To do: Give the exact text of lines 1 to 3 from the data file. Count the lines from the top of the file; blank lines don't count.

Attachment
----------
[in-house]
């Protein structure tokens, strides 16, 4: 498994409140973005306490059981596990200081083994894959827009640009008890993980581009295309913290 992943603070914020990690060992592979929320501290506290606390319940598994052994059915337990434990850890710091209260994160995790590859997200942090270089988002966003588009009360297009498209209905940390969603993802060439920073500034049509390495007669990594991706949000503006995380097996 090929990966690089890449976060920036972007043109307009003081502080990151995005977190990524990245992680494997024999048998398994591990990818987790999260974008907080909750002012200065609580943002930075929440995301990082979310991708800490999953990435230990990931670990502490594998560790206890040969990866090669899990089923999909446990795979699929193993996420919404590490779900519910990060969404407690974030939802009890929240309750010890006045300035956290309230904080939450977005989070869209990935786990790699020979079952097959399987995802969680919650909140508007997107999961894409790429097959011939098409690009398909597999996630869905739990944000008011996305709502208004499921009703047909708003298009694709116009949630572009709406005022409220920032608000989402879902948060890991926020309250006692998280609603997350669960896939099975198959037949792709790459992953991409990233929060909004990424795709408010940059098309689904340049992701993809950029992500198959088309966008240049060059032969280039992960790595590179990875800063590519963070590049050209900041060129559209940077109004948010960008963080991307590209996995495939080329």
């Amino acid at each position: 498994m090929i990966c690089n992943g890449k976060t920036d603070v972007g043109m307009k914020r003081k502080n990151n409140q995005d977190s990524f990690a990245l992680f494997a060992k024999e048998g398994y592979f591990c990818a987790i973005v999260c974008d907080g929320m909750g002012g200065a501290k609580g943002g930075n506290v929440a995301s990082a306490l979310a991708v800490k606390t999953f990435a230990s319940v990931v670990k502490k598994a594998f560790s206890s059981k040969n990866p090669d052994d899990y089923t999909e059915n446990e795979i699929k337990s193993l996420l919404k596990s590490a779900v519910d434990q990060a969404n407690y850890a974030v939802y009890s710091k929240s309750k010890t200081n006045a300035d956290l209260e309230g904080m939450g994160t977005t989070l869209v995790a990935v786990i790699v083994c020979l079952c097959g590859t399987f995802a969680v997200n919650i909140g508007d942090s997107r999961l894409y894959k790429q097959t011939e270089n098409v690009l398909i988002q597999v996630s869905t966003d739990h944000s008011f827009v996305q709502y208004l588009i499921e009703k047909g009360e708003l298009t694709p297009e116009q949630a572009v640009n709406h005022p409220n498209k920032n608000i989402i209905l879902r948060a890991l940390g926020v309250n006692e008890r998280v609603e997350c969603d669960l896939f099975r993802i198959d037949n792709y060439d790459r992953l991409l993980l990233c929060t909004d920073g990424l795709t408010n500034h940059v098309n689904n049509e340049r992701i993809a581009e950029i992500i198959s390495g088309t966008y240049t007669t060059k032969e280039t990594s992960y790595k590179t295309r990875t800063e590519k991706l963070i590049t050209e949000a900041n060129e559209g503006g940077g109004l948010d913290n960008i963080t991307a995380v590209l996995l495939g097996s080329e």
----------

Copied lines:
[in-house]
């Protein structure tokens, strides 16, 4: 498994409140973005306490059981596990200081083994894959827009640009008890993980581009295309913290 992943603070914020990690060992592979929320501290506290606390319940598994052994059915337990434990850890710091209260994160995790590859997200942090270089988002966003588009009360297009498209209905940390969603993802060439920073500034049509390495007669990594991706949000503006995380097996 090929990966690089890449976060920036972007043109307009003081502080990151995005977190990524990245992680494997024999048998398994591990990818987790999260974008907080909750002012200065609580943002930075929440995301990082979310991708800490999953990435230990990931670990502490594998560790206890040969990866090669899990089923999909446990795979699929193993996420919404590490779900519910990060969404407690974030939802009890929240309750010890006045300035956290309230904080939450977005989070869209990935786990790699020979079952097959399987995802969680919650909140508007997107999961894409790429097959011939098409690009398909597999996630869905739990944000008011996305709502208004499921009703047909708003298009694709116009949630572009709406005022409220920032608000989402879902948060890991926020309250006692998280609603997350669960896939099975198959037949792709790459992953991409990233929060909004990424795709408010940059098309689904340049992701993809950029992500198959088309966008240049060059032969280039992960790595590179990875800063590519963070590049050209900041060129559209940077109004948010960008963080991307590209996995495939080329």
């Amino acid at each position: 498994m090929i990966c690089n992943g890449k976060t920036d603070v972007g043109m307009k914020r003081k502080n990151n409140q995005d977190s990524f990690a990245l992680f494997a060992k024999e048998g398994y592979f591990c990818a987790i973005v999260c974008d907080g929320m909750g002012g200065a501290k609580g943002g930075n506290v929440a995301s990082a306490l979310a991708v800490k606390t999953f990435a230990s319940v990931v670990k502490k598994a594998f560790s206890s059981k040969n990866p090669d052994d899990y089923t999909e059915n446990e795979i699929k337990s193993l996420l919404k596990s590490a779900v519910d434990q990060a969404n407690y850890a974030v939802y009890s710091k929240s309750k010890t200081n006045a300035d956290l209260e309230g904080m939450g994160t977005t989070l869209v995790a990935v786990i790699v083994c020979l079952c097959g590859t399987f995802a969680v997200n919650i909140g508007d942090s997107r999961l894409y894959k790429q097959t011939e270089n098409v690009l398909i988002q597999v996630s869905t966003d739990h944000s008011f827009v996305q709502y208004l588009i499921e009703k047909g009360e708003l298009t694709p297009e116009q949630a572009v640009n709406h005022p409220n498209k920032n608000i989402i209905l879902r948060a890991l940390g926020v309250n006692e008890r998280v609603e997350c969603d669960l896939f099975r993802i198959d037949n792709y060439d790459r992953l991409l993980l990233c929060t909004d920073g990424l795709t408010n500034h940059v098309n689904n049509e340049r992701i993809a581009e950029i992500i198959s390495g088309t966008y240049t007669t060059k032969e280039t990594s992960y790595k590179t295309r990875t800063e590519k991706l963070i590049t050209e949000a900041n060129e559209g503006g940077g109004l948010d913290n960008i963080t991307a995380v590209l996995l495939g097996s080329e």